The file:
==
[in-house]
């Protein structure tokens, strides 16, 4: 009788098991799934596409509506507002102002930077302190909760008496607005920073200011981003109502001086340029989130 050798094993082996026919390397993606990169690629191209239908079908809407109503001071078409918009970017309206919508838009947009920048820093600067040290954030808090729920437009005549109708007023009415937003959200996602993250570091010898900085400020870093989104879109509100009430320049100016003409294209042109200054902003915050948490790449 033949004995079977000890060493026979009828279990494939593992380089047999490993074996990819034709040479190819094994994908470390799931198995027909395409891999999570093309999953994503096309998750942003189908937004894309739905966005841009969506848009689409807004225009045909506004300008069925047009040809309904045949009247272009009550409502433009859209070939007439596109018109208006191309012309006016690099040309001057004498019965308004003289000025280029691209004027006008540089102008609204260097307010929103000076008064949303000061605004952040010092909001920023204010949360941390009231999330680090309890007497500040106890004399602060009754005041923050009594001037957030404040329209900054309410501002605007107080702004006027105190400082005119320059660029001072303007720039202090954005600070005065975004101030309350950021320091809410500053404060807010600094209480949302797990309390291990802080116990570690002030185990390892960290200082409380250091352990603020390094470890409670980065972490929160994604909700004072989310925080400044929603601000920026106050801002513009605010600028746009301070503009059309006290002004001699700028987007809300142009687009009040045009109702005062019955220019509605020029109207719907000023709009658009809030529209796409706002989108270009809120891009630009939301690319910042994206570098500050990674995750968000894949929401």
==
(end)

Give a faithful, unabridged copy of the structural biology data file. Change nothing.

[in-house]
């Protein structure tokens, strides 16, 4: 009788098991799934596409509506507002102002930077302190909760008496607005920073200011981003109502001086340029989130 050798094993082996026919390397993606990169690629191209239908079908809407109503001071078409918009970017309206919508838009947009920048820093600067040290954030808090729920437009005549109708007023009415937003959200996602993250570091010898900085400020870093989104879109509100009430320049100016003409294209042109200054902003915050948490790449 033949004995079977000890060493026979009828279990494939593992380089047999490993074996990819034709040479190819094994994908470390799931198995027909395409891999999570093309999953994503096309998750942003189908937004894309739905966005841009969506848009689409807004225009045909506004300008069925047009040809309904045949009247272009009550409502433009859209070939007439596109018109208006191309012309006016690099040309001057004498019965308004003289000025280029691209004027006008540089102008609204260097307010929103000076008064949303000061605004952040010092909001920023204010949360941390009231999330680090309890007497500040106890004399602060009754005041923050009594001037957030404040329209900054309410501002605007107080702004006027105190400082005119320059660029001072303007720039202090954005600070005065975004101030309350950021320091809410500053404060807010600094209480949302797990309390291990802080116990570690002030185990390892960290200082409380250091352990603020390094470890409670980065972490929160994604909700004072989310925080400044929603601000920026106050801002513009605010600028746009301070503009059309006290002004001699700028987007809300142009687009009040045009109702005062019955220019509605020029109207719907000023709009658009809030529209796409706002989108270009809120891009630009939301690319910042994206570098500050990674995750968000894949929401």